"The rhythm of walking generates a kind of rhythm of thinking, and the passage through a landscape echoes or stimulates the passage through a series of thoughts. This creates an odd consonance between internal and external passage, one that suggests that the mind is also a landscape of sorts and that walking is one way to traverse it."
- Rebecca Solnit
Day 147 - Thursday, November 16, 1995 – About half the Sunbow pilgrims got out on the road to walk west along old Route 66, and the other half moved base camp to Santa Rosa, New Mexico—a place with a complex spiritual heritage, like so many of the places our walk has encountered.
Paleo-Indian tribes hunted wooly mammoth and bison in this area at least 10,000 years ago and later settled the region. Pueblo peoples from further west also hunted here. In more recent times, the Plains Indians (Comanche, Apache, Ute, and others) were forced into the region because of the expanding range of European invaders. In the late 1800s, "Billy the Kid" often visited Santa Rosa and may well have cooled off in the Blue Hole before riding into town.
The city where the Sunbow walkers have come to camp began as a substantial Spanish rancho in 1865, and was then called Aqua Negro Chiquita (Little Black Water). Around 1890, the place took on its current name, Santa Rosa, to honor a chapel built by early settler, Don Celso Baco.
Some accounts say Baco named the chapel for his mother, Rosa, and some say he named it after Saint Rose of Lima (Peru), who lived a devoted spiritual life of severe, sustained, self-willed penance to atone for what she regarded as her sins, and the sins of the world.
She was noted for wearing at all times a metal-spiked crown set upon her head and concealed by roses; around her waist she wore a heavily weighted iron chain. For many years she slept on a bed constructed of broken glass, stone, potsherds, and thorns, to remind her constantly of the suffering of Christ for the sake of the whole world, no exceptions.
Virgin de Guadalupe
A few accounts suggest that Baco’s Santa Rosa chapel was named for Our Lady of Guadalupe, who was undoubtedly a central figure for the Catholic Spanish colonizers who claimed possession of this area. Guadalupe certainly remains an important figure in New Mexico, across the U.S. southwest, and in Mexico, where she is reputed to have made dramatic apparitions in the years after the Conquistadors came charging onto the scene.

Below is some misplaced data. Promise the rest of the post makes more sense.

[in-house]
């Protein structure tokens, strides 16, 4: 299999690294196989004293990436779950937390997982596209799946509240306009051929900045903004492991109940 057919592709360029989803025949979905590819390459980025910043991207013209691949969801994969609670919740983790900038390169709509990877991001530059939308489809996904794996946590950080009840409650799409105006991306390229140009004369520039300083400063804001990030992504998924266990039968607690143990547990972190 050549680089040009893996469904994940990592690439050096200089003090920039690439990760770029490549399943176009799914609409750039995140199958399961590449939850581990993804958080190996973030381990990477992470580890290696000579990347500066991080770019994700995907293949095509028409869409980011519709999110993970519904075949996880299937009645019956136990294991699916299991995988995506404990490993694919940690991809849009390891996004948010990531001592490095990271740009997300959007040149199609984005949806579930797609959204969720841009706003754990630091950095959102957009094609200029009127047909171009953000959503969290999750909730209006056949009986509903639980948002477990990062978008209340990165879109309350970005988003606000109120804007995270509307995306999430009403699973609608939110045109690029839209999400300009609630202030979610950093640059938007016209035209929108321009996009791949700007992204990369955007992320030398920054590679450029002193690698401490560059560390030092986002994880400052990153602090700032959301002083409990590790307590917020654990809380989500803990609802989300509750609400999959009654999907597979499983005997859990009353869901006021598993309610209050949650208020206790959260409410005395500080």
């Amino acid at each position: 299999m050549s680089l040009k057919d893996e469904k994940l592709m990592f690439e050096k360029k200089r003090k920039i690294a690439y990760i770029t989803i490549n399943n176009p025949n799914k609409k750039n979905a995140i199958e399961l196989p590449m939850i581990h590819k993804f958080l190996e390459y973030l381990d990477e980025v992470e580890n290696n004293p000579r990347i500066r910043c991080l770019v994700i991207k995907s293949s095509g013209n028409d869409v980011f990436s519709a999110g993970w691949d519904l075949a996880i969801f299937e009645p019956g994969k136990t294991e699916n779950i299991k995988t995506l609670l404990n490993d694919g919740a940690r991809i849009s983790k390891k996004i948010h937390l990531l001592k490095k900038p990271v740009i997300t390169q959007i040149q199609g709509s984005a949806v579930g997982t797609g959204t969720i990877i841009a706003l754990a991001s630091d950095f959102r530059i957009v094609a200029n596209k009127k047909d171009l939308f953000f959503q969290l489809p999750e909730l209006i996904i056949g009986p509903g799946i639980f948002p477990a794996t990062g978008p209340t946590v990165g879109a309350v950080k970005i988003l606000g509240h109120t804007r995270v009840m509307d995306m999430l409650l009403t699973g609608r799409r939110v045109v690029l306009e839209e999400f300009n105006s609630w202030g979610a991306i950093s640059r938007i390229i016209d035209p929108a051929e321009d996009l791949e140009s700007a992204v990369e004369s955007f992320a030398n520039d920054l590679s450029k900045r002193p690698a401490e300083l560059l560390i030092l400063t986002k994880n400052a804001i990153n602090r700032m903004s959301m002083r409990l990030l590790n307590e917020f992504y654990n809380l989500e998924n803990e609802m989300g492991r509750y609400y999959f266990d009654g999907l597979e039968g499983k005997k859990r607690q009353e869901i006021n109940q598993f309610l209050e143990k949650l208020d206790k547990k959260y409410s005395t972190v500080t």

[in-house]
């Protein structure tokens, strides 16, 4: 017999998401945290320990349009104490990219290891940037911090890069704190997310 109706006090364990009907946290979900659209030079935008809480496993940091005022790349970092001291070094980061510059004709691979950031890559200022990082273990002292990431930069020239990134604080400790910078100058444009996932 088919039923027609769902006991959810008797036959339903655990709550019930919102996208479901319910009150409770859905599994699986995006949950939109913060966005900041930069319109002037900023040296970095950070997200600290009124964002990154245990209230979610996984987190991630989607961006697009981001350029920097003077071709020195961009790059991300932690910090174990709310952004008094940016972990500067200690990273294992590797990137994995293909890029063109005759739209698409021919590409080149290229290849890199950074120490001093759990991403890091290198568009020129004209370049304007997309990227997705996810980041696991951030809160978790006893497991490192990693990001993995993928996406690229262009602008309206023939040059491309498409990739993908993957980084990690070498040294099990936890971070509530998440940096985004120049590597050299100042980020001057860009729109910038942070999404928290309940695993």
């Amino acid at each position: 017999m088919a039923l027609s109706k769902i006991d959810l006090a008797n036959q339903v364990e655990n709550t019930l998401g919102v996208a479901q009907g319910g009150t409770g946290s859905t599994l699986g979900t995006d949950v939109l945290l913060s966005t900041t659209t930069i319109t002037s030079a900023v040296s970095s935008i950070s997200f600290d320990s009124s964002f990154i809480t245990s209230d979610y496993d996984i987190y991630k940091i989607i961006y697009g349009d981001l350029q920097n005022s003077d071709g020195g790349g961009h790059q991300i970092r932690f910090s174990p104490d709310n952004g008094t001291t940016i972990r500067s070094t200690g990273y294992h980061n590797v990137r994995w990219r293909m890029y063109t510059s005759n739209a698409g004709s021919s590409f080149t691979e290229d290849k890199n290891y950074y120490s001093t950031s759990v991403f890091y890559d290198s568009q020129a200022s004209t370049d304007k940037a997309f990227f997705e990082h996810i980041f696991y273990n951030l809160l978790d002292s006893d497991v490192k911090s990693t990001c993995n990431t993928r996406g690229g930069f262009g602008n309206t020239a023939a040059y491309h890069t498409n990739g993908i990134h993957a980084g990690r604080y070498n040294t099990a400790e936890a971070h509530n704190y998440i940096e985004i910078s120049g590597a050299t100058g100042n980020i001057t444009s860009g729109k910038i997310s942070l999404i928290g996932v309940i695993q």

According to Catholic tradition, the Virgin de Guadalupe appeared four times to an Indian named Juan Diego on a small hill called Tepeyec in the district now known as the Tlaxcala in Mexico City. She is said to have miraculously caused roses to bloom in winter, and to have impressed her image on Diego’s tilma (cloak), an image now reproduced in thousands of artistic iterations.
For Catholics in many of the Spanish-speaking nations of the Americas, this is the holiest ground in the hemisphere. But the Tepeyec hill was regarded as holy long before the invasion of the Conquistadors.
For hundreds of years native peoples recognized Tepeyec a place consecrated to Tonantzin, the earth and fertility goddess, whom they referred to as Our Lady Mother. Atop Tepeyec, the Mexica peoples had built a pyramid to Tonantzin.
When Hernan Cortez and his invading army reached Tenochtitlan, the capital now known as Mexico City, Emperor Moctezuma II received them at Tonantzin's temple on the crest of Tepeyec. He was soon betrayed and slain. Eventually, the invading troops tore down the statue of the native goddess of motherhood, and replaced it with a statue of their goddess, the Virgin Mary. A few years later, Juan Diego is said to have had his miraculous visitations, and Virgin Mary at that time to cause the roses to bloom. The new goddess proved to be a convenient and effective vehicle for converting the natives to the new religious system
Virgin Mary is purported to have told Juan Diego she wanted a temple built to her on the site. In response, the Basilica de Guadalupe was built on the exact spot where the pyramid of Tonantzin once stood. To this ancient sacred site honoring the feminine aspect of divinity, pilgrims still come by the thousands
The Blue Hole - Sacred site of deep, clear waters in the desert of New Mexico.
The area around Santa Rosa, New Mexico also has pronounced feminine attributes, as expressed in the many natural lakes—a nurturing rarity in this high desert region. The lakes are sinkholes in the limestone bedrock of the area, sinkholes that over the eons have filled with clear, cool water. The most famous of these lakes is the Blue Hole, where the cerulean waters form a lake over 81 feet deep.
The Blue Hole is a natural and hospitable oasis in an otherwise parched landscape. Situated among mesas in a part of the Earth where the vast, rolling sweep of the Great Plains meets the ongoing spiritually intense upthrust of the Rocky Mountains. Stretching north from New Mexico into Canada, the Rockies stand as one great, powerful spine for Turtle-Island, with crucial life currents of energy flowing from pole to pole.
Over the millennia this Blue Hole oasis at the junction of mountains and plains has been visited and inhabited by dinosaurs, native peoples, Spanish conquistadors, Wild West outlaws, camera-toting tourists, and thousands of scuba divers.
Today the Blue Hole was also visited by the Sunbow 5 walkers, who camped not far away, and soon journeyed to the shimmering waters to make ceremony and offerings, as they have done at every sacred site along the route.